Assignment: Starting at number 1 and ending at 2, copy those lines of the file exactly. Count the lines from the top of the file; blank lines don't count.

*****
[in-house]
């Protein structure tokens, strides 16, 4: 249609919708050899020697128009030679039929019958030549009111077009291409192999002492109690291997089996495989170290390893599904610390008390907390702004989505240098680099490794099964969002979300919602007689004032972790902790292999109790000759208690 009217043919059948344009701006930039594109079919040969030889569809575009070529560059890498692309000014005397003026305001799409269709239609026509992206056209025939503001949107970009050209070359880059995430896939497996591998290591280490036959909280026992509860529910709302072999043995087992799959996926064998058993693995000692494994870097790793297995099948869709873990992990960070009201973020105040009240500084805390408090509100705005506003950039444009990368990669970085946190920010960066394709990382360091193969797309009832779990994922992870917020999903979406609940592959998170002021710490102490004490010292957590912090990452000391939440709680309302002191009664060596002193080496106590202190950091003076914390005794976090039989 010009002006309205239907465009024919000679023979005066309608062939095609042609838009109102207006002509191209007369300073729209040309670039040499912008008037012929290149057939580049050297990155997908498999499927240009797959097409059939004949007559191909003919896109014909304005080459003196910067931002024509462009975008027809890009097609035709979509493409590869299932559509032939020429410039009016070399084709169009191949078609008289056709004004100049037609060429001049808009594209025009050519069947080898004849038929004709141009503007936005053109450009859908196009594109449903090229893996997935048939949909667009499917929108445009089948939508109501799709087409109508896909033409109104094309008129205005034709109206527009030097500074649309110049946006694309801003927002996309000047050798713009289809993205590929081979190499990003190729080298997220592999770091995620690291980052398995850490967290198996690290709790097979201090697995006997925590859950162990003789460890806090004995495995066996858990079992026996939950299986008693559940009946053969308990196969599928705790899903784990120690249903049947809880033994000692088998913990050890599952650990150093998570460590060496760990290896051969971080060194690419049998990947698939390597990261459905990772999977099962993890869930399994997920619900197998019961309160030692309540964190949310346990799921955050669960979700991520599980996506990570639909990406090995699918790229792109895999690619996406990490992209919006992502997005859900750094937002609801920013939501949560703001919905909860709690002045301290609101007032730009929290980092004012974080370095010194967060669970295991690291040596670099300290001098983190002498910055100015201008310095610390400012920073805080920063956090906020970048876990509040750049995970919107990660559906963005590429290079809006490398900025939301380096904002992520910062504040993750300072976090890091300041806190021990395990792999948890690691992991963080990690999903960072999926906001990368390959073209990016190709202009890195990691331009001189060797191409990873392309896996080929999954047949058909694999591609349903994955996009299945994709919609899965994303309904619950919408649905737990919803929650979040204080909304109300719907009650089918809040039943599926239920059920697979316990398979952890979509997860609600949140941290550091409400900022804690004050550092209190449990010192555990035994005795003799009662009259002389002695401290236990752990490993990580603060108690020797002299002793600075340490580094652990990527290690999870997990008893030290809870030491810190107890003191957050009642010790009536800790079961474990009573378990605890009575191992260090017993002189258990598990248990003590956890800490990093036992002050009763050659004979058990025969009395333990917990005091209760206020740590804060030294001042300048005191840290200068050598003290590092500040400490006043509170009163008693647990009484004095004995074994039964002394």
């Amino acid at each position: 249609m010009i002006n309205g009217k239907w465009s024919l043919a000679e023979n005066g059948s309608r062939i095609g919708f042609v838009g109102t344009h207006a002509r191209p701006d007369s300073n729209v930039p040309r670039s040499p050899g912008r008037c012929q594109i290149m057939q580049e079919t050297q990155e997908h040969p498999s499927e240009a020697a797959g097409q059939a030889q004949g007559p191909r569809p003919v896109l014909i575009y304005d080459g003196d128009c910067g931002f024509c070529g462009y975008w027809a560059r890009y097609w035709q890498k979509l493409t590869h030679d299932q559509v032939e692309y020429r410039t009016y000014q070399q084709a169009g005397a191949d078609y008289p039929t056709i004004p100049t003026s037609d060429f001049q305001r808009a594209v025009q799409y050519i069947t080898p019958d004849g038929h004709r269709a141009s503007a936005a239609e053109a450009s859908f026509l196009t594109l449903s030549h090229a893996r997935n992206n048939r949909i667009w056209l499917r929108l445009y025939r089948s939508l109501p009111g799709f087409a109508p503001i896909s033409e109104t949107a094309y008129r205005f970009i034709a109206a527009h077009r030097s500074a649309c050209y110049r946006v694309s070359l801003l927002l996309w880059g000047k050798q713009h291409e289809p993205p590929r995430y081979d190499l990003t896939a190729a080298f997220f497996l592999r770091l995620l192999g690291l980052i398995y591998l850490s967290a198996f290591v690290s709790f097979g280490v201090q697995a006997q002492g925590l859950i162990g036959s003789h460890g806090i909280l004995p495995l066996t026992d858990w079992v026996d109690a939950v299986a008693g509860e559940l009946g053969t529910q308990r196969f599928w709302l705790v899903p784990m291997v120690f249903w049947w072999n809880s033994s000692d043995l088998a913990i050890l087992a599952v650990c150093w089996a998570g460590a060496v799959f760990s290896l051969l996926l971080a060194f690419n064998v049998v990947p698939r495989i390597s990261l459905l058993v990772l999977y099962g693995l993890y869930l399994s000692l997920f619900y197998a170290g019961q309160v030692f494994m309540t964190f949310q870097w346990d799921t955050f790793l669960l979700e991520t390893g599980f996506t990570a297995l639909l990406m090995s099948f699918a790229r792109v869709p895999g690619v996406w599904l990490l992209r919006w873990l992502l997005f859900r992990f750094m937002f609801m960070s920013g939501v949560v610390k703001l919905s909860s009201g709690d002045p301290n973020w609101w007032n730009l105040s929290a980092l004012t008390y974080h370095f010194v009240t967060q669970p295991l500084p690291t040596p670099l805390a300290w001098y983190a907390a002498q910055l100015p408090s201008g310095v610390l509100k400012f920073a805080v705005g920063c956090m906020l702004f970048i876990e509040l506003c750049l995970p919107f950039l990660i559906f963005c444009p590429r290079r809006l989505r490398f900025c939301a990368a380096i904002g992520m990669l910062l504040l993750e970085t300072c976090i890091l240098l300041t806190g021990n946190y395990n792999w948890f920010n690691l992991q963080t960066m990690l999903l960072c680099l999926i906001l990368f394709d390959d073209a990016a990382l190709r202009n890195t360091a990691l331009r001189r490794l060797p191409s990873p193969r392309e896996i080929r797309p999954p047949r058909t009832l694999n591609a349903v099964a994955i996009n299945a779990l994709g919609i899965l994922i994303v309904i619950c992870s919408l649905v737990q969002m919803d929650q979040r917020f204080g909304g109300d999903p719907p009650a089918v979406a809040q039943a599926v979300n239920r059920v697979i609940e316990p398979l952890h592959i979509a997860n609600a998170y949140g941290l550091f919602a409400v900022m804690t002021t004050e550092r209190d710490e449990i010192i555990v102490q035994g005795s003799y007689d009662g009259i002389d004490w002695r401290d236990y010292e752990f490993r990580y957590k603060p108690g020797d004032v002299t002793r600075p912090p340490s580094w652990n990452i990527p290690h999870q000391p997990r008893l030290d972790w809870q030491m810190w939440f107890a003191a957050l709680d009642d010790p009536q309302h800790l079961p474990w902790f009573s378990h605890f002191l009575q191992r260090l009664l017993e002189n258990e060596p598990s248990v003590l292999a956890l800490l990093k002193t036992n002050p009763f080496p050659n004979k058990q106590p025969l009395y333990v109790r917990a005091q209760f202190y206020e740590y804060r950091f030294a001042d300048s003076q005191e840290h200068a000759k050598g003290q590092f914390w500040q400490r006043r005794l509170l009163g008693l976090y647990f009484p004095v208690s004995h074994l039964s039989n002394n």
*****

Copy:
[in-house]
């Protein structure tokens, strides 16, 4: 249609919708050899020697128009030679039929019958030549009111077009291409192999002492109690291997089996495989170290390893599904610390008390907390702004989505240098680099490794099964969002979300919602007689004032972790902790292999109790000759208690 009217043919059948344009701006930039594109079919040969030889569809575009070529560059890498692309000014005397003026305001799409269709239609026509992206056209025939503001949107970009050209070359880059995430896939497996591998290591280490036959909280026992509860529910709302072999043995087992799959996926064998058993693995000692494994870097790793297995099948869709873990992990960070009201973020105040009240500084805390408090509100705005506003950039444009990368990669970085946190920010960066394709990382360091193969797309009832779990994922992870917020999903979406609940592959998170002021710490102490004490010292957590912090990452000391939440709680309302002191009664060596002193080496106590202190950091003076914390005794976090039989 010009002006309205239907465009024919000679023979005066309608062939095609042609838009109102207006002509191209007369300073729209040309670039040499912008008037012929290149057939580049050297990155997908498999499927240009797959097409059939004949007559191909003919896109014909304005080459003196910067931002024509462009975008027809890009097609035709979509493409590869299932559509032939020429410039009016070399084709169009191949078609008289056709004004100049037609060429001049808009594209025009050519069947080898004849038929004709141009503007936005053109450009859908196009594109449903090229893996997935048939949909667009499917929108445009089948939508109501799709087409109508896909033409109104094309008129205005034709109206527009030097500074649309110049946006694309801003927002996309000047050798713009289809993205590929081979190499990003190729080298997220592999770091995620690291980052398995850490967290198996690290709790097979201090697995006997925590859950162990003789460890806090004995495995066996858990079992026996939950299986008693559940009946053969308990196969599928705790899903784990120690249903049947809880033994000692088998913990050890599952650990150093998570460590060496760990290896051969971080060194690419049998990947698939390597990261459905990772999977099962993890869930399994997920619900197998019961309160030692309540964190949310346990799921955050669960979700991520599980996506990570639909990406090995699918790229792109895999690619996406990490992209919006992502997005859900750094937002609801920013939501949560703001919905909860709690002045301290609101007032730009929290980092004012974080370095010194967060669970295991690291040596670099300290001098983190002498910055100015201008310095610390400012920073805080920063956090906020970048876990509040750049995970919107990660559906963005590429290079809006490398900025939301380096904002992520910062504040993750300072976090890091300041806190021990395990792999948890690691992991963080990690999903960072999926906001990368390959073209990016190709202009890195990691331009001189060797191409990873392309896996080929999954047949058909694999591609349903994955996009299945994709919609899965994303309904619950919408649905737990919803929650979040204080909304109300719907009650089918809040039943599926239920059920697979316990398979952890979509997860609600949140941290550091409400900022804690004050550092209190449990010192555990035994005795003799009662009259002389002695401290236990752990490993990580603060108690020797002299002793600075340490580094652990990527290690999870997990008893030290809870030491810190107890003191957050009642010790009536800790079961474990009573378990605890009575191992260090017993002189258990598990248990003590956890800490990093036992002050009763050659004979058990025969009395333990917990005091209760206020740590804060030294001042300048005191840290200068050598003290590092500040400490006043509170009163008693647990009484004095004995074994039964002394």